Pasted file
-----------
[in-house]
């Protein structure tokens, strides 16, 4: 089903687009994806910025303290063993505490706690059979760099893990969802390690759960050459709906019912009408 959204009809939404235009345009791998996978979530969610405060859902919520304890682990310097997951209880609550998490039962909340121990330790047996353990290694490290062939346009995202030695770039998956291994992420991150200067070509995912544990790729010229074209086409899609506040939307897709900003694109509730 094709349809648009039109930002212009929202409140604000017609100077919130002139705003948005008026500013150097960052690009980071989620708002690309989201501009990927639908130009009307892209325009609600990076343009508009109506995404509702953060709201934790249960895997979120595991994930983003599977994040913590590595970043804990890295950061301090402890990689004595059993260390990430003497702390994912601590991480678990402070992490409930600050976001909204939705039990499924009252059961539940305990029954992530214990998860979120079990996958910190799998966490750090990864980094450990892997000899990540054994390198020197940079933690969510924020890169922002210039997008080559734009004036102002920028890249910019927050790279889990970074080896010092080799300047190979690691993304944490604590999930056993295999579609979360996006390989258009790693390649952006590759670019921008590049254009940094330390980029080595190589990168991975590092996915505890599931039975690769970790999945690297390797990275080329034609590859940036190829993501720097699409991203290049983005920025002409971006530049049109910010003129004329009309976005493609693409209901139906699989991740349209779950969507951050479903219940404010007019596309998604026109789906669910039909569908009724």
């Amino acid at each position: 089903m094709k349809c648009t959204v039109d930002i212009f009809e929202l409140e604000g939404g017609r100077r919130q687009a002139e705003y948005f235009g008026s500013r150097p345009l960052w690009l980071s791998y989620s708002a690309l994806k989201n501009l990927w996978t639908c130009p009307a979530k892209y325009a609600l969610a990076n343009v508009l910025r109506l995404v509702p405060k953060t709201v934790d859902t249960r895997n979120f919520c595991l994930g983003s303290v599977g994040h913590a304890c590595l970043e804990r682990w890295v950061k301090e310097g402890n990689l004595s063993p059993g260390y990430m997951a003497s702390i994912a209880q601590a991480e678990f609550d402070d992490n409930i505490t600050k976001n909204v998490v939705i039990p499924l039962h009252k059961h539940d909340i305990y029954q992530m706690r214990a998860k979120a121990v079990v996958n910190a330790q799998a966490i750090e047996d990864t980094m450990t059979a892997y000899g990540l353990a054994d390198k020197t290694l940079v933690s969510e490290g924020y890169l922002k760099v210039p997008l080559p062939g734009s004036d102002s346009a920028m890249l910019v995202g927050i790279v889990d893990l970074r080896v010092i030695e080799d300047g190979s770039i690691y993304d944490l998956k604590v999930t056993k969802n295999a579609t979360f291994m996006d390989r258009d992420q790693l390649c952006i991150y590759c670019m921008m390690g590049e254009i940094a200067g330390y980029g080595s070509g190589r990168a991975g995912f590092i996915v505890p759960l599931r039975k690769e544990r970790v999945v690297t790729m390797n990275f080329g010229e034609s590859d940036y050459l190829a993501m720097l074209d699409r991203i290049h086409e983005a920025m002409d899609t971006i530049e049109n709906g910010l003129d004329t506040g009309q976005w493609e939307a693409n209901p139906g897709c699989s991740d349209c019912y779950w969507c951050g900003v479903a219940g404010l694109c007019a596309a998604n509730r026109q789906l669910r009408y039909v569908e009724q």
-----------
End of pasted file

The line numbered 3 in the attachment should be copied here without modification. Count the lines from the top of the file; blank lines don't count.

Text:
């Amino acid at each position: 089903m094709k349809c648009t959204v039109d930002i212009f009809e929202l409140e604000g939404g017609r100077r919130q687009a002139e705003y948005f235009g008026s500013r150097p345009l960052w690009l980071s791998y989620s708002a690309l994806k989201n501009l990927w996978t639908c130009p009307a979530k892209y325009a609600l969610a990076n343009v508009l910025r109506l995404v509702p405060k953060t709201v934790d859902t249960r895997n979120f919520c595991l994930g983003s303290v599977g994040h913590a304890c590595l970043e804990r682990w890295v950061k301090e310097g402890n990689l004595s063993p059993g260390y990430m997951a003497s702390i994912a209880q601590a991480e678990f609550d402070d992490n409930i505490t600050k976001n909204v998490v939705i039990p499924l039962h009252k059961h539940d909340i305990y029954q992530m706690r214990a998860k979120a121990v079990v996958n910190a330790q799998a966490i750090e047996d990864t980094m450990t059979a892997y000899g990540l353990a054994d390198k020197t290694l940079v933690s969510e490290g924020y890169l922002k760099v210039p997008l080559p062939g734009s004036d102002s346009a920028m890249l910019v995202g927050i790279v889990d893990l970074r080896v010092i030695e080799d300047g190979s770039i690691y993304d944490l998956k604590v999930t056993k969802n295999a579609t979360f291994m996006d390989r258009d992420q790693l390649c952006i991150y590759c670019m921008m390690g590049e254009i940094a200067g330390y980029g080595s070509g190589r990168a991975g995912f590092i996915v505890p759960l599931r039975k690769e544990r970790v999945v690297t790729m390797n990275f080329g010229e034609s590859d940036y050459l190829a993501m720097l074209d699409r991203i290049h086409e983005a920025m002409d899609t971006i530049e049109n709906g910010l003129d004329t506040g009309q976005w493609e939307a693409n209901p139906g897709c699989s991740d349209c019912y779950w969507c951050g900003v479903a219940g404010l694109c007019a596309a998604n509730r026109q789906l669910r009408y039909v569908e009724q």